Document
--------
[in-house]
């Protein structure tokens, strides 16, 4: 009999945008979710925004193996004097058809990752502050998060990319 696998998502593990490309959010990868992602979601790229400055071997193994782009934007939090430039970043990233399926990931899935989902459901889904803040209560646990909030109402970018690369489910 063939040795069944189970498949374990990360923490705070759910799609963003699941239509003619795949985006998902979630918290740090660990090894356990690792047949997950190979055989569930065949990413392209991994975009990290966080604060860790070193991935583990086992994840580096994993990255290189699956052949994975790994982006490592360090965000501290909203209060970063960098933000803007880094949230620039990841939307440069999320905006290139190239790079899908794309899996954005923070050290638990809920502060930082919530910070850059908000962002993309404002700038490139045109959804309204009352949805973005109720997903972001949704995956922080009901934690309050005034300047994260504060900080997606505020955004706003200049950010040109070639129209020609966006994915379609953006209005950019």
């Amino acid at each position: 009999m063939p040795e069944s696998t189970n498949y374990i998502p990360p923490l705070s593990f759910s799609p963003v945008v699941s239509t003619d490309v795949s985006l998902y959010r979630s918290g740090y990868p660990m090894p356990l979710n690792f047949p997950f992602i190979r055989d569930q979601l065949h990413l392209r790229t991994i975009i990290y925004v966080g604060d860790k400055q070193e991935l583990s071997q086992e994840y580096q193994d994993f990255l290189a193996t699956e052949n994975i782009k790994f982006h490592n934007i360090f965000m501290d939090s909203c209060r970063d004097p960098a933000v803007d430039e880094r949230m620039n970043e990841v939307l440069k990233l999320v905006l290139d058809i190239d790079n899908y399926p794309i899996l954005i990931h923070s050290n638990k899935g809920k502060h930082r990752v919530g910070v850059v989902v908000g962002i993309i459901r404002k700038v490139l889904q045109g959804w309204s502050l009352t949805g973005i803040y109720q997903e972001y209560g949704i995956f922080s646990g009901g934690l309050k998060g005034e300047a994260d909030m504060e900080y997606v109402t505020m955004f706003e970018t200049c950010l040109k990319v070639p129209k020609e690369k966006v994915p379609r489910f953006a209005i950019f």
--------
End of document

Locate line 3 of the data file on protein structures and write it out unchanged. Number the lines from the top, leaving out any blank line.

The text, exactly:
């Amino acid at each position: 009999m063939p040795e069944s696998t189970n498949y374990i998502p990360p923490l705070s593990f759910s799609p963003v945008v699941s239509t003619d490309v795949s985006l998902y959010r979630s918290g740090y990868p660990m090894p356990l979710n690792f047949p997950f992602i190979r055989d569930q979601l065949h990413l392209r790229t991994i975009i990290y925004v966080g604060d860790k400055q070193e991935l583990s071997q086992e994840y580096q193994d994993f990255l290189a193996t699956e052949n994975i782009k790994f982006h490592n934007i360090f965000m501290d939090s909203c209060r970063d004097p960098a933000v803007d430039e880094r949230m620039n970043e990841v939307l440069k990233l999320v905006l290139d058809i190239d790079n899908y399926p794309i899996l954005i990931h923070s050290n638990k899935g809920k502060h930082r990752v919530g910070v850059v989902v908000g962002i993309i459901r404002k700038v490139l889904q045109g959804w309204s502050l009352t949805g973005i803040y109720q997903e972001y209560g949704i995956f922080s646990g009901g934690l309050k998060g005034e300047a994260d909030m504060e900080y997606v109402t505020m955004f706003e970018t200049c950010l040109k990319v070639p129209k020609e690369k966006v994915p379609r489910f953006a209005i950019f």